Date of Award


Degree Type


Degree Name

Doctor of Philosophy (PhD)


Languages and Cultures

Committee Chair

Paul Dixon

Committee Co-Chair

Marcia Stephenson

Committee Member 1

Cara Kinnally

Committee Member 2

Dawn Stinchcomb


This dissertation analyzes the relationship between trauma, memory and discourse in the work of the most recent generation of Chilean authors, seeking to determine how these young writers review Chilean history from the perspective and interpretative possibilities of literary texts. Based on the notion of trauma as an impossibility to narrate and communicate the past, this study describes how, in each of the novels studied, a renewed awareness of the traumatic effects of the military dictatorship's violence can be perceived in Chile, as well as a firm intention to review that past and reverse the effects that violence has had on the processes of constructing Chilean memory and identity.

The analysis developed here allows us to conclude that these novels can in fact be understood as samples of an approach to discourse, in this literary case, where the recent history of Chile is understood as something that needs to be reviewed and re-told from different perspectives and by means of a language also renewed. In these works, this desire for renewal is reflected in a clear awareness of language as a tool that is both a carrier and a creator of meaning, identity and especially memory.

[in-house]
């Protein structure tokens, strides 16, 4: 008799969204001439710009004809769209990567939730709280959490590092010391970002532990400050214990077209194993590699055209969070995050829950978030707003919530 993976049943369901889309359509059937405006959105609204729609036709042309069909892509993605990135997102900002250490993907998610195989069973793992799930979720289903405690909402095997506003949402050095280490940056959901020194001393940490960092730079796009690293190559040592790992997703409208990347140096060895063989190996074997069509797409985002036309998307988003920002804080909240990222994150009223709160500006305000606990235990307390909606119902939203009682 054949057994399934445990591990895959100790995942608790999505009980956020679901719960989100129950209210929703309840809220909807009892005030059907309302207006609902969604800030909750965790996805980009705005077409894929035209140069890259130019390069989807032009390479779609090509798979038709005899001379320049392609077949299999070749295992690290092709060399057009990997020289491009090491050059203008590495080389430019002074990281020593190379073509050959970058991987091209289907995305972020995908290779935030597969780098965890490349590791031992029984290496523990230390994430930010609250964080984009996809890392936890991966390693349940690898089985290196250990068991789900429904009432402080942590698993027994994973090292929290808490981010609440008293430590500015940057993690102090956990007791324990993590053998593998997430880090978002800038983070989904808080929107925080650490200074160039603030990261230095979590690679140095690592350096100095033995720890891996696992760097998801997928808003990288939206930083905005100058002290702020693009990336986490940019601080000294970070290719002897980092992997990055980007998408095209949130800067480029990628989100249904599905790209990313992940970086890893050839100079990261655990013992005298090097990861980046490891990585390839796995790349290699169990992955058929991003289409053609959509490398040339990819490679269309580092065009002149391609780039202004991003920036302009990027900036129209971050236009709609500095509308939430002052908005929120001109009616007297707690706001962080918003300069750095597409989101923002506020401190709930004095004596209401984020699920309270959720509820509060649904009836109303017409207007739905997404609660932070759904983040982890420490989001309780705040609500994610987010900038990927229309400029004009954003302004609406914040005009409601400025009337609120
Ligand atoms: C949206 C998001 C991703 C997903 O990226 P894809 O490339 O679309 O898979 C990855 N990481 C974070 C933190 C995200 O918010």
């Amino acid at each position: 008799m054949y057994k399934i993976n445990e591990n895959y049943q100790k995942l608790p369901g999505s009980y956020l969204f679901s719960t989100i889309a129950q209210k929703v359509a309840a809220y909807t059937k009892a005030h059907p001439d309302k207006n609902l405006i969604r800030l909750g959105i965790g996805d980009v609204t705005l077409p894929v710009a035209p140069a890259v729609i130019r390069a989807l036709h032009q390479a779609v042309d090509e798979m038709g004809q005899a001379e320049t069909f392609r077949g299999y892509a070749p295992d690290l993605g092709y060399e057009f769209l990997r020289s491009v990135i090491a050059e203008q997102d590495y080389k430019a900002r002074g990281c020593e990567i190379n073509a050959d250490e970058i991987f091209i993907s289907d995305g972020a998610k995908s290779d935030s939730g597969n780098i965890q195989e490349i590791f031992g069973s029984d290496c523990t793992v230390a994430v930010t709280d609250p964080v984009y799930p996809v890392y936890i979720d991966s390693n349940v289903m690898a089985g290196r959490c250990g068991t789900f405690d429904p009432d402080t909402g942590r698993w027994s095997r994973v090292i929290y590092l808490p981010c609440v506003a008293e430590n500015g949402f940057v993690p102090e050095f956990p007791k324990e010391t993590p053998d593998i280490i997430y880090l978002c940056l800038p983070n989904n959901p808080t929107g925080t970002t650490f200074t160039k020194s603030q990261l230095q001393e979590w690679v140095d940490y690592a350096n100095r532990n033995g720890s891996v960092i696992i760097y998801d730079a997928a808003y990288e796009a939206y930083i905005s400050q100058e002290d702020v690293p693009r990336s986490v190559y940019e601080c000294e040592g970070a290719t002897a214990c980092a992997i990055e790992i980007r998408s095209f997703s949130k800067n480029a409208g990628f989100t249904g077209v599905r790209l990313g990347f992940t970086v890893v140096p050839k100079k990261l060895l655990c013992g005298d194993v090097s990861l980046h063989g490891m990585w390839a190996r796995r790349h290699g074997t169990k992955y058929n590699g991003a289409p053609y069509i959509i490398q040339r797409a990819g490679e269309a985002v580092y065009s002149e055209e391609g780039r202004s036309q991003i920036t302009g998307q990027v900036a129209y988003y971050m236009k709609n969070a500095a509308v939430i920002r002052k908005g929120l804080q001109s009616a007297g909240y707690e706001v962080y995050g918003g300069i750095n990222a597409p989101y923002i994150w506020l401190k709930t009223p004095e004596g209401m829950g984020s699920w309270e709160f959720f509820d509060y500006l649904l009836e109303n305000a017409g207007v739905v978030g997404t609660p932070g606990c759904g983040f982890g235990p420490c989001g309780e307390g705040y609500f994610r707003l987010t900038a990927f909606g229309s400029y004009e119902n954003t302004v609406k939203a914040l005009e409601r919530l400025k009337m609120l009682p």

The literary discourse, in this way, works as a way to reexamine the traumatic past of Chile, allowing it to be narrated and communicated. Thus understood, the idea of "speaking about memory" ceases to be an empty repetition exercise to become a work of creation and understanding of the past and the recent history of Chile in order to understand its role in the present and in the (re)construction of the Chilean identity. Also, as the result of the transformation of the traumatic experience in a communicable speech, the act of speaking about memory in Chile as the analyzed texts demonstrate, would allow to reformulate the once drastic opposition between history and memory in the Chilean context, emphasizing the relevance of their interaction when studying the relationship between trauma, discourse and literature in the contemporary Chilean scenario.